So? What’s in your stick bag? Aside from drum sticks of course. The contents of your drumstick bag will obviously be related to the kinds of gigs you’re doing. My bag contains a bunch of different things. I’m lucky enough to do a different style of gig regularly, from jazz gigs to weddings to 3 piece rock gigs, to even the odd Cabaret style show and each one brings with it a different set of challenges that may require a different tool.
Dependent on the gig, my jazz gigs require two main staples – the drum stick and the brush. Stick wise, I’m a Vic Firth guy and HD4 seems to work well. They’re light enough to work on thin cymbals and not overpower the band. Usually I’m playing alongside and acoustic bassist and when the tempos get a little faster, thinner sticks with less weight and the right kind of tip, work well against the bass and other instruments (piano/guitar and saxophone usually).
I have a pair of Vic Firth Heritage Brushes in the bag for ballads. Brushes are fun and often looked at as a dark art. There are some things that may need practiced initially but they can also be lots of fun if you’re open to using a different sound and texture. The Heritage brushes are really comfortable to use – the handles are rubber which are non slip and also don’t make too much of a noise if they knock on the snare rim, which is important if you’re playing with a singer or generally just really quietly. The wires are soft enough so that they give underneath the pressure if you push harder than normal so they create a great tone on the snare drum. A great brush – check them out.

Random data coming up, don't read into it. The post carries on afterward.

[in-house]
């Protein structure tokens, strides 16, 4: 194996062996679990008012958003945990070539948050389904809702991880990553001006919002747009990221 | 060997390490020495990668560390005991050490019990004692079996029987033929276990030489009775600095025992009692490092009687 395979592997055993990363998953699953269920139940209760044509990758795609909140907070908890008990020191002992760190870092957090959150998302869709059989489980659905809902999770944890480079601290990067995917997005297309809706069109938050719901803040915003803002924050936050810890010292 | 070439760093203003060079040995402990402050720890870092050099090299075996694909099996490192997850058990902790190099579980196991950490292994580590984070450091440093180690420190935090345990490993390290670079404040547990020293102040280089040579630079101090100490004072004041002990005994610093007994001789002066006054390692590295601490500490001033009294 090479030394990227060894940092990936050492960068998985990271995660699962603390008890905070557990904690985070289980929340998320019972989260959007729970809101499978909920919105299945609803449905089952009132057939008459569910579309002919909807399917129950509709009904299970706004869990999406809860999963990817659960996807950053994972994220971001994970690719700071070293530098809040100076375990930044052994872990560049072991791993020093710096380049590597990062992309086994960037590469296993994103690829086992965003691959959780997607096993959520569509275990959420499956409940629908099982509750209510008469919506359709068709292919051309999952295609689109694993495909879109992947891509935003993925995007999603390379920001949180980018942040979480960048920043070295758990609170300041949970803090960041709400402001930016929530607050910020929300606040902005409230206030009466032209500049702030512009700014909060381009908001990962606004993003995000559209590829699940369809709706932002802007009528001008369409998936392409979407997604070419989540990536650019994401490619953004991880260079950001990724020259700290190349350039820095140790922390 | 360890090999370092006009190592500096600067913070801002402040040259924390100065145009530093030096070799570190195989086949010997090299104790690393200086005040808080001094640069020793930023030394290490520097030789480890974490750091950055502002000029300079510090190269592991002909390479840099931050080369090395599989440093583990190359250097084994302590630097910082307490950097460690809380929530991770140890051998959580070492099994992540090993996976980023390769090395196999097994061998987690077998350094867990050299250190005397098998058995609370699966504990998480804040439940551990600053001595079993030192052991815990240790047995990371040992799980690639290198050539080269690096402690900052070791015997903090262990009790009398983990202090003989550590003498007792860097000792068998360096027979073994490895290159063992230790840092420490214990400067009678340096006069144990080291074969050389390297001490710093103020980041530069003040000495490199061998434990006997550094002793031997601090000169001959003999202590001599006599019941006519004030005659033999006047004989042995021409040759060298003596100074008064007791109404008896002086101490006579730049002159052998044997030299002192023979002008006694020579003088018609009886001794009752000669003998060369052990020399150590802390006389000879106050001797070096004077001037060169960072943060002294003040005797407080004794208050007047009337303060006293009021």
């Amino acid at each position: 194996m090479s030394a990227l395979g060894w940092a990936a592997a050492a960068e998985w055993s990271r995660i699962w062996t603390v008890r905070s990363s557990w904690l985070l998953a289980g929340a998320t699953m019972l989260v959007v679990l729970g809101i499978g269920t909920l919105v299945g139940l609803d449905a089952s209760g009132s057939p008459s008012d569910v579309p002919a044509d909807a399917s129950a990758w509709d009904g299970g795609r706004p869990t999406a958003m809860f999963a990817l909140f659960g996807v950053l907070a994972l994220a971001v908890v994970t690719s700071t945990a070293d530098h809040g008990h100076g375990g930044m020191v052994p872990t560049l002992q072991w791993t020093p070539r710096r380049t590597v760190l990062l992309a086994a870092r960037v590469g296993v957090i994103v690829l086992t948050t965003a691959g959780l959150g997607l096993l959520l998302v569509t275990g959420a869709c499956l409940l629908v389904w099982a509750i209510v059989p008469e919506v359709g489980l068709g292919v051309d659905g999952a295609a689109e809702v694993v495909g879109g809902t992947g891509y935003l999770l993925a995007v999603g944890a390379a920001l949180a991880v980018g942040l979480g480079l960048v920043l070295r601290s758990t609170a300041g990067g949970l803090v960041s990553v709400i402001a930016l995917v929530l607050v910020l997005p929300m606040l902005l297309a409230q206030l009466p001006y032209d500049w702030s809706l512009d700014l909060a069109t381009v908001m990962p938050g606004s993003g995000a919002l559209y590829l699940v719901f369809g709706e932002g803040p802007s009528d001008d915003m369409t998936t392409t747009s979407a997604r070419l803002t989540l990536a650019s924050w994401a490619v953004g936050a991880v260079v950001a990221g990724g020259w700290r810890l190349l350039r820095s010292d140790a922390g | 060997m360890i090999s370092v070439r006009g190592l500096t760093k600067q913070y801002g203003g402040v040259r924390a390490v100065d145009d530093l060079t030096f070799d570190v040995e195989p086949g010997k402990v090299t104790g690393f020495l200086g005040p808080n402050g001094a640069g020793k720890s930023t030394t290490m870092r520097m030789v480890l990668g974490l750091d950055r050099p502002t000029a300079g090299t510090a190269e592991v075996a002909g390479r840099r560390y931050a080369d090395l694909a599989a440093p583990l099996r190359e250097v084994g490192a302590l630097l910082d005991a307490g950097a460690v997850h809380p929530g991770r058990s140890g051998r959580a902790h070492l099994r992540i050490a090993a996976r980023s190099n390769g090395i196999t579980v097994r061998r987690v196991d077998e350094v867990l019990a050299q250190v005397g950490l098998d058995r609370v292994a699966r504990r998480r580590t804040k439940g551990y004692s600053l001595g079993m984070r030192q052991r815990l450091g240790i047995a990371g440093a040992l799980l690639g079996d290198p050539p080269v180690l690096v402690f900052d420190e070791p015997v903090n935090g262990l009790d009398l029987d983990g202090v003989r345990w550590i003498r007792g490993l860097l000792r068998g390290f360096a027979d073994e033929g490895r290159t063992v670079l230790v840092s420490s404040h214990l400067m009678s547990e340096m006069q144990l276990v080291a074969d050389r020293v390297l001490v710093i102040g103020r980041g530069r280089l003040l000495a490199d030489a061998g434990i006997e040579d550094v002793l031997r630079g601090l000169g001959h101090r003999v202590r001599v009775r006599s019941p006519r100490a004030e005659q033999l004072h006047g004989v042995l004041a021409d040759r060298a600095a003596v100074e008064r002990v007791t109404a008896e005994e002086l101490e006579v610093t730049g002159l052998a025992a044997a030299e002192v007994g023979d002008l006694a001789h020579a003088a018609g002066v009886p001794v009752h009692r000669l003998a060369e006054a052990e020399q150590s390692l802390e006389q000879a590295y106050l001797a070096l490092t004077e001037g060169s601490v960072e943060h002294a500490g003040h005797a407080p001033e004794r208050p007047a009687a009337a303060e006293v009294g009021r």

With these gigs, the average playing time is 3 hrs, so for me, I need something that’s not so heavy that I get fatigued but not so light that I have to really dig in to cut through lots of guitar or bass and get, well, fatigued. The Vic Firth 85A is great for those kinds of gigs. They sit between a 5A and an 8D in the range in both weight and size and let me have enough volume without hitting too hard but also, if I need to dig in, they’re awesome. They also work really well for when I play with my Connected band as that music needs a little more than the HD4 gives me.
I also have 2 rock trios that I’m part of (Hercules Mandarin and Driven By Harness). There is no real finesse in these gigs as the music calls for really simple rock playing and for these gigs I’m reaching right for a 5A. I’m not a big guy. In fact I’m quite skinny so a 5B would be too big and cause me to fatigue after about 3 tunes, however a 5A is perfect for letting me dig in and rawk and also sit easily when the music is quieter.
Recently I’ve been doing some gigs that require different things for more or less each artist (Cabaret gigs). I have Mallets and Rods in various guises. The Rute Rods or Promark Hot Rods are ideal for lighter playing situations and I’ve used both with great effect. For lighter cymbal work and rolls for ballads, the Chalklin MS24 are my best pals. They’re soft enough to let you start your cymbal rolls quietly but build quickly when you need them. This is perfect for me as I use thinner cymbals so when it’s quiet, if I used heavier mallets, they may make the cymbal speak too quickly.
Lastly, in my bag I keep a bunch of spares. Some are there because of experience and some are there as I think it makes sense. I snapped a pedal spring one night and was stuck without a spare. So I have pedal springs in my bag, always. Snare tape or cord, felts, hi hat clutch and cymbal seats are all in my bag now due to various kit share gigs and not having these things available. If you have to put a £400 ride cymbal on a cymbal stand without a seat and felt, needless to say you don’t really want to hit it the same way as if you had it seated properly. The final thing, and one of the most important. Ear Plugs! I never leave without them.
So there you have it. The contents of my stick bag. Hopefully it provides you with some food for thought. The stick selection available now is huge which means there is literally a stick that will suit everyone. Drummers Only carries a great selection including Vic Firth, Promark, Zildjian and Vater all of who make a wide variety of sizes, wood types, tips and more. Check out different sticks, different rods and brushes. You never know what might work for you.